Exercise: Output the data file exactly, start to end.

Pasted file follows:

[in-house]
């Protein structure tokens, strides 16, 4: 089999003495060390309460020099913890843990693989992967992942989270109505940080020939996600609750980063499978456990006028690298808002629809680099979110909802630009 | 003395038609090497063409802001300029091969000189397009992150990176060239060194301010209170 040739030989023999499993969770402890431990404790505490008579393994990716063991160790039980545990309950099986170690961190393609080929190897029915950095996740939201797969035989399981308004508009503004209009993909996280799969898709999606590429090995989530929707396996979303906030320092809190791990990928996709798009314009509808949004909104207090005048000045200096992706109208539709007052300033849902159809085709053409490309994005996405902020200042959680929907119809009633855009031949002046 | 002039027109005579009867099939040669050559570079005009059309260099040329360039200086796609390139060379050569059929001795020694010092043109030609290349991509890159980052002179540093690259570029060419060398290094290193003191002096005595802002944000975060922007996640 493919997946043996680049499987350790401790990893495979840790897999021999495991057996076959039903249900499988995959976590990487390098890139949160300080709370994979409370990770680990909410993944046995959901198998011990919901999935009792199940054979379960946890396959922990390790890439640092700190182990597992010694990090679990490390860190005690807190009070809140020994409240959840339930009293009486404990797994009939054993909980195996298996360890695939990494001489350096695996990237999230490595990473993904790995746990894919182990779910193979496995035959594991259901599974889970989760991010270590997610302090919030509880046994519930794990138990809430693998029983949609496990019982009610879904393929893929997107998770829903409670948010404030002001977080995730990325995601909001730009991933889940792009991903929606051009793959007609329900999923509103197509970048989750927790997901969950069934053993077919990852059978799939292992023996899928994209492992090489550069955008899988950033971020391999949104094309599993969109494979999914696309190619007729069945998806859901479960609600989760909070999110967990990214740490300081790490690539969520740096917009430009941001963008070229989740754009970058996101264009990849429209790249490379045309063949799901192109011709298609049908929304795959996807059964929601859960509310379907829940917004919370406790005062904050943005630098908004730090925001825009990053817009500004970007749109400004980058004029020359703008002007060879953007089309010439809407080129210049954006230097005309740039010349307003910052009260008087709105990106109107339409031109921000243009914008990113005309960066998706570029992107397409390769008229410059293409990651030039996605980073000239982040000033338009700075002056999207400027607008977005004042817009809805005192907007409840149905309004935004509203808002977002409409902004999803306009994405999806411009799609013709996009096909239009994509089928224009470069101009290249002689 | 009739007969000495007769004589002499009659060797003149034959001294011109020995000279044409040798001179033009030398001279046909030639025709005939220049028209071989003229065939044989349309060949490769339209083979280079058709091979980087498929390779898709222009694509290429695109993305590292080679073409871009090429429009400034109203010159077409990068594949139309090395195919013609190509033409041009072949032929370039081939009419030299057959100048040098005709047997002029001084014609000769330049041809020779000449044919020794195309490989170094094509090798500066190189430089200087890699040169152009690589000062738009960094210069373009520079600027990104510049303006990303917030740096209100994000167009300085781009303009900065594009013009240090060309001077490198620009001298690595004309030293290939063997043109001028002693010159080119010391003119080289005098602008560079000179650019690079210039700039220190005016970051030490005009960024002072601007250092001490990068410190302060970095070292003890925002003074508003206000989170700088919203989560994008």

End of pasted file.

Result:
[in-house]
């Protein structure tokens, strides 16, 4: 089999003495060390309460020099913890843990693989992967992942989270109505940080020939996600609750980063499978456990006028690298808002629809680099979110909802630009 | 003395038609090497063409802001300029091969000189397009992150990176060239060194301010209170 040739030989023999499993969770402890431990404790505490008579393994990716063991160790039980545990309950099986170690961190393609080929190897029915950095996740939201797969035989399981308004508009503004209009993909996280799969898709999606590429090995989530929707396996979303906030320092809190791990990928996709798009314009509808949004909104207090005048000045200096992706109208539709007052300033849902159809085709053409490309994005996405902020200042959680929907119809009633855009031949002046 | 002039027109005579009867099939040669050559570079005009059309260099040329360039200086796609390139060379050569059929001795020694010092043109030609290349991509890159980052002179540093690259570029060419060398290094290193003191002096005595802002944000975060922007996640 493919997946043996680049499987350790401790990893495979840790897999021999495991057996076959039903249900499988995959976590990487390098890139949160300080709370994979409370990770680990909410993944046995959901198998011990919901999935009792199940054979379960946890396959922990390790890439640092700190182990597992010694990090679990490390860190005690807190009070809140020994409240959840339930009293009486404990797994009939054993909980195996298996360890695939990494001489350096695996990237999230490595990473993904790995746990894919182990779910193979496995035959594991259901599974889970989760991010270590997610302090919030509880046994519930794990138990809430693998029983949609496990019982009610879904393929893929997107998770829903409670948010404030002001977080995730990325995601909001730009991933889940792009991903929606051009793959007609329900999923509103197509970048989750927790997901969950069934053993077919990852059978799939292992023996899928994209492992090489550069955008899988950033971020391999949104094309599993969109494979999914696309190619007729069945998806859901479960609600989760909070999110967990990214740490300081790490690539969520740096917009430009941001963008070229989740754009970058996101264009990849429209790249490379045309063949799901192109011709298609049908929304795959996807059964929601859960509310379907829940917004919370406790005062904050943005630098908004730090925001825009990053817009500004970007749109400004980058004029020359703008002007060879953007089309010439809407080129210049954006230097005309740039010349307003910052009260008087709105990106109107339409031109921000243009914008990113005309960066998706570029992107397409390769008229410059293409990651030039996605980073000239982040000033338009700075002056999207400027607008977005004042817009809805005192907007409840149905309004935004509203808002977002409409902004999803306009994405999806411009799609013709996009096909239009994509089928224009470069101009290249002689 | 009739007969000495007769004589002499009659060797003149034959001294011109020995000279044409040798001179033009030398001279046909030639025709005939220049028209071989003229065939044989349309060949490769339209083979280079058709091979980087498929390779898709222009694509290429695109993305590292080679073409871009090429429009400034109203010159077409990068594949139309090395195919013609190509033409041009072949032929370039081939009419030299057959100048040098005709047997002029001084014609000769330049041809020779000449044919020794195309490989170094094509090798500066190189430089200087890699040169152009690589000062738009960094210069373009520079600027990104510049303006990303917030740096209100994000167009300085781009303009900065594009013009240090060309001077490198620009001298690595004309030293290939063997043109001028002693010159080119010391003119080289005098602008560079000179650019690079210039700039220190005016970051030490005009960024002072601007250092001490990068410190302060970095070292003890925002003074508003206000989170700088919203989560994008």